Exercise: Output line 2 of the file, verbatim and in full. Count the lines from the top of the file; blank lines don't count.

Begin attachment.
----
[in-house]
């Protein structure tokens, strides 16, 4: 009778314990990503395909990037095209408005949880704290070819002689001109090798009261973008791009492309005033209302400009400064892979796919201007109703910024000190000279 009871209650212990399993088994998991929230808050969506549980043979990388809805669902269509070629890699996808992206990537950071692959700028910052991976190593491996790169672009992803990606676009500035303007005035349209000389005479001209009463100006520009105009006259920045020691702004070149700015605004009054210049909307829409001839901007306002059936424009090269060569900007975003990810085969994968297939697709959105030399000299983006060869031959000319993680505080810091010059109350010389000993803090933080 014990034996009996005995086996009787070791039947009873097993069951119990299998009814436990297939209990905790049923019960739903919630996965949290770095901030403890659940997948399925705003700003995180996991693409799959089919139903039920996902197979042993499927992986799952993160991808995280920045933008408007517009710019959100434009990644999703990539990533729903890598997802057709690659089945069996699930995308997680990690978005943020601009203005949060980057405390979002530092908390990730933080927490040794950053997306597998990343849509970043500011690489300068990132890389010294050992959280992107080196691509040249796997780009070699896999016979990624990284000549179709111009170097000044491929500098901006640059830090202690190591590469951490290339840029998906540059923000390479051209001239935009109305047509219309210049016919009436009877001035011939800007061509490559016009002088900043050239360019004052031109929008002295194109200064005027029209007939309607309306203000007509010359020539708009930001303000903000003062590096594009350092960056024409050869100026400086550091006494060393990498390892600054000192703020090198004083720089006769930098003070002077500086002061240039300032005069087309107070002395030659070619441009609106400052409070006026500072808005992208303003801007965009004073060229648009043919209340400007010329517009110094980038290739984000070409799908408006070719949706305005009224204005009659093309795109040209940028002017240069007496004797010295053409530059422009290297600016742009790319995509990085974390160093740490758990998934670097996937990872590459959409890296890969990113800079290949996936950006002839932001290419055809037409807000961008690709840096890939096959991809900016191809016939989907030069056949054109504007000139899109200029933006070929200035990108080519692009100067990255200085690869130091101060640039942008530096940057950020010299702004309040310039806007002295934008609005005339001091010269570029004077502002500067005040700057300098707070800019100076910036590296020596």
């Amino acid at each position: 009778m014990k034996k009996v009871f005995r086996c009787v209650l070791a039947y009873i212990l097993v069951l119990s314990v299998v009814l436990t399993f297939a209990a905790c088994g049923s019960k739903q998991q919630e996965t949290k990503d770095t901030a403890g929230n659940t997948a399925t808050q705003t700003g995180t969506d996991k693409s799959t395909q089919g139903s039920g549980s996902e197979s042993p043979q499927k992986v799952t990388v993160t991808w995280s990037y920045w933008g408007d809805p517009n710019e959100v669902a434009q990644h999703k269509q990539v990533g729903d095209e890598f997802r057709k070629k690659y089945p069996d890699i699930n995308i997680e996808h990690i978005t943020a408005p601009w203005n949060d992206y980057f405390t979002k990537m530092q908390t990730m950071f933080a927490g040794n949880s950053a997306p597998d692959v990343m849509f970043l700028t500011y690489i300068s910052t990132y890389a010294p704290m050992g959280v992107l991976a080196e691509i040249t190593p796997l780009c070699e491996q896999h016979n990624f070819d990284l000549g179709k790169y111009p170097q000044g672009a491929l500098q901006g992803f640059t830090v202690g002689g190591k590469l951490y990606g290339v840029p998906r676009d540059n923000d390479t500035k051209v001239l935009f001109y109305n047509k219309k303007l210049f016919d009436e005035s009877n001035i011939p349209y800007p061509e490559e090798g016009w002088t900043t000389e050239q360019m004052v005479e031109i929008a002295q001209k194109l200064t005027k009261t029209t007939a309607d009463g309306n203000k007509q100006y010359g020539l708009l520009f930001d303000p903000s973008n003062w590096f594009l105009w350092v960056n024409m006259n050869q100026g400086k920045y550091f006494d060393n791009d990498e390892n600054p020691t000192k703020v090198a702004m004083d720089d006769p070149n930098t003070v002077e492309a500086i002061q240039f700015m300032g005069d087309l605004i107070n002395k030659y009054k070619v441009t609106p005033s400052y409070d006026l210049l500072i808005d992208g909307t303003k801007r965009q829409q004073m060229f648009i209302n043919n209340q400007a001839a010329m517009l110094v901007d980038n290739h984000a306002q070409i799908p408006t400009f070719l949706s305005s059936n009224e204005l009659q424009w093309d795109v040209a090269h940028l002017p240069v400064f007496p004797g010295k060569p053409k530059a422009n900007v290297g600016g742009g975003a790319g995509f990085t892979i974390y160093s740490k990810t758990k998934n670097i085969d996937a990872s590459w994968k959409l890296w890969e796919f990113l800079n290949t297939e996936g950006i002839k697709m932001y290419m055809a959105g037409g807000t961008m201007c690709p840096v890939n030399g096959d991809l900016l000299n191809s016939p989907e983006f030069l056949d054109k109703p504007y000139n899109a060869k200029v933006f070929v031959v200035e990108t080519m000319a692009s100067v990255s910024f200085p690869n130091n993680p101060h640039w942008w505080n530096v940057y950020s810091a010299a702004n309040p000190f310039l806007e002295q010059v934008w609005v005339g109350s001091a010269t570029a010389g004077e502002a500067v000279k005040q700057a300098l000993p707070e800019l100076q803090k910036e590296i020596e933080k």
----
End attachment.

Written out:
């Protein structure tokens, strides 16, 4: 009778314990990503395909990037095209408005949880704290070819002689001109090798009261973008791009492309005033209302400009400064892979796919201007109703910024000190000279 009871209650212990399993088994998991929230808050969506549980043979990388809805669902269509070629890699996808992206990537950071692959700028910052991976190593491996790169672009992803990606676009500035303007005035349209000389005479001209009463100006520009105009006259920045020691702004070149700015605004009054210049909307829409001839901007306002059936424009090269060569900007975003990810085969994968297939697709959105030399000299983006060869031959000319993680505080810091010059109350010389000993803090933080 014990034996009996005995086996009787070791039947009873097993069951119990299998009814436990297939209990905790049923019960739903919630996965949290770095901030403890659940997948399925705003700003995180996991693409799959089919139903039920996902197979042993499927992986799952993160991808995280920045933008408007517009710019959100434009990644999703990539990533729903890598997802057709690659089945069996699930995308997680990690978005943020601009203005949060980057405390979002530092908390990730933080927490040794950053997306597998990343849509970043500011690489300068990132890389010294050992959280992107080196691509040249796997780009070699896999016979990624990284000549179709111009170097000044491929500098901006640059830090202690190591590469951490290339840029998906540059923000390479051209001239935009109305047509219309210049016919009436009877001035011939800007061509490559016009002088900043050239360019004052031109929008002295194109200064005027029209007939309607309306203000007509010359020539708009930001303000903000003062590096594009350092960056024409050869100026400086550091006494060393990498390892600054000192703020090198004083720089006769930098003070002077500086002061240039300032005069087309107070002395030659070619441009609106400052409070006026500072808005992208303003801007965009004073060229648009043919209340400007010329517009110094980038290739984000070409799908408006070719949706305005009224204005009659093309795109040209940028002017240069007496004797010295053409530059422009290297600016742009790319995509990085974390160093740490758990998934670097996937990872590459959409890296890969990113800079290949996936950006002839932001290419055809037409807000961008690709840096890939096959991809900016191809016939989907030069056949054109504007000139899109200029933006070929200035990108080519692009100067990255200085690869130091101060640039942008530096940057950020010299702004309040310039806007002295934008609005005339001091010269570029004077502002500067005040700057300098707070800019100076910036590296020596």